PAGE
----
FinTechCyber Security & FraudCorporates “bombarded” by fraudsters

Corporates “bombarded” by fraudsters

Education and rebuilding communication should be priorities

Education and training around fraud are more important than ever as cyber criminals have increased both the volume and sophistication of their attacks.

“Corporates are being constantly bombarded and the fraudsters only need to have a 0.1 percent success rate with the volume they are using for it to be worth it” says Zoey Newman, managing director and global co-head of the financial investigations practice at Kroll.

Identity and impersonation fraud is becoming more prevalent. A report from Mimecast, an IT security firm found that 60 percent of corporates experienced an increase in impersonation fraud,  as fraudsters target people’s desire to please their bosses.

The lockdown and subsequent working from home has left corporates more vulnerable to fraud. While many of the same control procedures can be accomplished remotely, home working has done away with informal ‘checks’ as employees sit alone, away from their colleagues.

“External wrongdoing is much easier to facilitate and is much more prevalent because people are at home and can’t have those water cooler chats of ‘I just got this weird email, what do you think?’.”

In the same report, which surveyed IT decision-makers between February and March of this year, 60 percent of organisations believe they will suffer an email-based attack in the coming year while 85 percent indicated the volume of email/web spoofing attempts will be the same or greater than last year. A majority also said they do not provide awareness training on a frequent basis.

Newman says the human element is the most vulnerable link and that corporates need to better engage their employees if they are to make a concerted effort to tackle fraud.

“In terms of external threats, it can only be mitigated through proper practical ongoing awareness training. I don’t mean the online video tutorials but having somebody responsible for relaying information regularly about the different types of frauds that are being facilitated. Letting employees be aware of how these frauds are being used to manipulate individuals and creating a culture where it’s okay to question something unusual as opposed to a culture of deference.”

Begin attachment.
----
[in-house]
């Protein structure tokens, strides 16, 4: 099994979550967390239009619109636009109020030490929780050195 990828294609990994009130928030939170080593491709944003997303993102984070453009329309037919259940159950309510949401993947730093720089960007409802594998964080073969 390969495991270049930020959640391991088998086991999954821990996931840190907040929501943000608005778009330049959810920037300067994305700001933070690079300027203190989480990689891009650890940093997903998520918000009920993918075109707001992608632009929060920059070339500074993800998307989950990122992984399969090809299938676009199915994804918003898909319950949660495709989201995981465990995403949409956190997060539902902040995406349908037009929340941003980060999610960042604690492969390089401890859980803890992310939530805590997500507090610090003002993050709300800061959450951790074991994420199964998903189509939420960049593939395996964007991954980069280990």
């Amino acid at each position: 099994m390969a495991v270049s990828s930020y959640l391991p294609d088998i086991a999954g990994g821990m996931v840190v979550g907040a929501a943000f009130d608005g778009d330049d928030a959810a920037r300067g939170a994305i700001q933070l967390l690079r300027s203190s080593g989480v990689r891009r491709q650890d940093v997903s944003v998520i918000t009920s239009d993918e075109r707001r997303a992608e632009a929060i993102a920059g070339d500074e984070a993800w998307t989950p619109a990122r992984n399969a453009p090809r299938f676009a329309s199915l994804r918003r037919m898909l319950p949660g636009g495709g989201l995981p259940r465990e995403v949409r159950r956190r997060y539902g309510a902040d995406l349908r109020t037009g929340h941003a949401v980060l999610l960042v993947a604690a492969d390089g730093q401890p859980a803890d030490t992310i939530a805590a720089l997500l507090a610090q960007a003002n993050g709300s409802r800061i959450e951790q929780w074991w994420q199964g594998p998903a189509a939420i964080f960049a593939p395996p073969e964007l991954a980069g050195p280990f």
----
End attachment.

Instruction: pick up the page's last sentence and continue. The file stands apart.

Rebuilding communication

A lack of education leaves gaps in the defences says Zac Cohen, COO at Trulioo, an online verification service.

“Training needs to be a repetitive piece so that individuals understand what best practice is and they’re on the lookout for what tools and attacks to be aware of.”

While technology has focused on building ‘walls’ to prevent fraud from penetrating into an organisation, it needs to help alleviate the communications issues employees are facing in a working from home environment, says Cohen.

“We’ve integrated new buttons and tools into our emailing suite. You can report something as suspicious and that automatically creates a notification for the security team who can then investigate before you take action.

“Organisations need to start thinking about how they can support their staff when they can’t call over their shoulder and ask their colleagues. They need to recreate those communication paths for the remote working environment.”

For both Newman and Cohen the ability to talk about fraud openly is a big enabler in reducing it.

“If you are in a very autocratic organisation, that’s the most dangerous situation. You want a culture of questioning and hand raising without feeling that you’re going to be put at fault,” says Newman.

Cohen adds, “If you don’t talk about it, you’re going to become more susceptible. If you try sweep these things under the rug, you’re going to see it happen more often. People make mistakes, it’s part of human nature.”

Corporates continue to struggle in dealing with fraud as UK businesses of all sizes reported losing an average £99,830 over the last 12 months, a rise of 14 percent compared to last year, according to a report released by Bottomline technologies, an AP provider.

While Newman has over the past few years seen a rise in external fraud, which is also what most corporates are looking out for as well, she expects a pickup in internal fraud as the pandemic wreaks havoc on the balance sheets of corporates.

“What we saw in the last financial crisis was the internal fraud losses increased as an outcome just because of the pressure to deliver good numbers, which helped to justify fraud. The internal threat of fraud will increase, a lot of it will probably be unwitting at first. Employees don’t suddenly turn bad.”

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